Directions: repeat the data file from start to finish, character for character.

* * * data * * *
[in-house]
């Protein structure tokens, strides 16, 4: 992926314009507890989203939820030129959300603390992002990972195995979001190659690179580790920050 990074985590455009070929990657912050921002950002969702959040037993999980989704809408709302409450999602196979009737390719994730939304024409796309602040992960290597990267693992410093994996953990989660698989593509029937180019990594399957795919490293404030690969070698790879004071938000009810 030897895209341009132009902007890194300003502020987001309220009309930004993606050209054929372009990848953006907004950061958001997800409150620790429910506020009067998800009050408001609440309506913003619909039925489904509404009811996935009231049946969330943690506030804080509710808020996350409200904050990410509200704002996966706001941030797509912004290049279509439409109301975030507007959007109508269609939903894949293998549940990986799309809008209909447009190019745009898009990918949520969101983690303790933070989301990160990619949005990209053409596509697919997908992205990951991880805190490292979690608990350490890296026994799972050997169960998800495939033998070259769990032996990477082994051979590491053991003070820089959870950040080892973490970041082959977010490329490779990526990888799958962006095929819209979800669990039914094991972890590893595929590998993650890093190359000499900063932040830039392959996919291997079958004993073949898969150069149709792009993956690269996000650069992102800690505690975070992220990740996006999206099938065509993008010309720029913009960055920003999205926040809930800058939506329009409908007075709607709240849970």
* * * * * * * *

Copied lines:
[in-house]
């Protein structure tokens, strides 16, 4: 992926314009507890989203939820030129959300603390992002990972195995979001190659690179580790920050 990074985590455009070929990657912050921002950002969702959040037993999980989704809408709302409450999602196979009737390719994730939304024409796309602040992960290597990267693992410093994996953990989660698989593509029937180019990594399957795919490293404030690969070698790879004071938000009810 030897895209341009132009902007890194300003502020987001309220009309930004993606050209054929372009990848953006907004950061958001997800409150620790429910506020009067998800009050408001609440309506913003619909039925489904509404009811996935009231049946969330943690506030804080509710808020996350409200904050990410509200704002996966706001941030797509912004290049279509439409109301975030507007959007109508269609939903894949293998549940990986799309809008209909447009190019745009898009990918949520969101983690303790933070989301990160990619949005990209053409596509697919997908992205990951991880805190490292979690608990350490890296026994799972050997169960998800495939033998070259769990032996990477082994051979590491053991003070820089959870950040080892973490970041082959977010490329490779990526990888799958962006095929819209979800669990039914094991972890590893595929590998993650890093190359000499900063932040830039392959996919291997079958004993073949898969150069149709792009993956690269996000650069992102800690505690975070992220990740996006999206099938065509993008010309720029913009960055920003999205926040809930800058939506329009409908007075709607709240849970």